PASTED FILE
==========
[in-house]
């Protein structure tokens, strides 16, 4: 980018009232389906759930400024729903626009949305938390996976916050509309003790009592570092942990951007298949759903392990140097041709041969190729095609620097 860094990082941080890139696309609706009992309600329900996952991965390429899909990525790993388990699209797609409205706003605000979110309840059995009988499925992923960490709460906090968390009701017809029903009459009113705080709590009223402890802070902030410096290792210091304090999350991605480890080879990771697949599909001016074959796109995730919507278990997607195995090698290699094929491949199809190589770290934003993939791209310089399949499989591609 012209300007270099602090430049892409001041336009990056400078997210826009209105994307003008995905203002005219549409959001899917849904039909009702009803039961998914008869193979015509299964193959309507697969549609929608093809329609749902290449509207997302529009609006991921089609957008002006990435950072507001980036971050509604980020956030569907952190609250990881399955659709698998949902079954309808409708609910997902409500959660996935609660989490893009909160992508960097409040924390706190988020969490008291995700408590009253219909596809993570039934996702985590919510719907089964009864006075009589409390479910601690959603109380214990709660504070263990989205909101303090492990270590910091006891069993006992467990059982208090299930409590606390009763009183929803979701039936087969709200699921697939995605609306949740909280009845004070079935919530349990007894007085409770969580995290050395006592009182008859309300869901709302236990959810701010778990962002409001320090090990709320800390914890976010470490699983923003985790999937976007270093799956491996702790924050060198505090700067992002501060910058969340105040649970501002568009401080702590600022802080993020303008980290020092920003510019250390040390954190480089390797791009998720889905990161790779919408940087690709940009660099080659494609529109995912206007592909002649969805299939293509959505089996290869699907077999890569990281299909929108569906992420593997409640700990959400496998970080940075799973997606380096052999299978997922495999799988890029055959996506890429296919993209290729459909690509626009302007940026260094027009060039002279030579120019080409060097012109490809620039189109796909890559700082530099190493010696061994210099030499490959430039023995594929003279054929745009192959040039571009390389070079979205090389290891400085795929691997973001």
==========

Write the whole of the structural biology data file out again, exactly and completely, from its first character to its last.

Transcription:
[in-house]
């Protein structure tokens, strides 16, 4: 980018009232389906759930400024729903626009949305938390996976916050509309003790009592570092942990951007298949759903392990140097041709041969190729095609620097 860094990082941080890139696309609706009992309600329900996952991965390429899909990525790993388990699209797609409205706003605000979110309840059995009988499925992923960490709460906090968390009701017809029903009459009113705080709590009223402890802070902030410096290792210091304090999350991605480890080879990771697949599909001016074959796109995730919507278990997607195995090698290699094929491949199809190589770290934003993939791209310089399949499989591609 012209300007270099602090430049892409001041336009990056400078997210826009209105994307003008995905203002005219549409959001899917849904039909009702009803039961998914008869193979015509299964193959309507697969549609929608093809329609749902290449509207997302529009609006991921089609957008002006990435950072507001980036971050509604980020956030569907952190609250990881399955659709698998949902079954309808409708609910997902409500959660996935609660989490893009909160992508960097409040924390706190988020969490008291995700408590009253219909596809993570039934996702985590919510719907089964009864006075009589409390479910601690959603109380214990709660504070263990989205909101303090492990270590910091006891069993006992467990059982208090299930409590606390009763009183929803979701039936087969709200699921697939995605609306949740909280009845004070079935919530349990007894007085409770969580995290050395006592009182008859309300869901709302236990959810701010778990962002409001320090090990709320800390914890976010470490699983923003985790999937976007270093799956491996702790924050060198505090700067992002501060910058969340105040649970501002568009401080702590600022802080993020303008980290020092920003510019250390040390954190480089390797791009998720889905990161790779919408940087690709940009660099080659494609529109995912206007592909002649969805299939293509959505089996290869699907077999890569990281299909929108569906992420593997409640700990959400496998970080940075799973997606380096052999299978997922495999799988890029055959996506890429296919993209290729459909690509626009302007940026260094027009060039002279030579120019080409060097012109490809620039189109796909890559700082530099190493010696061994210099030499490959430039023995594929003279054929745009192959040039571009390389070079979205090389290891400085795929691997973001």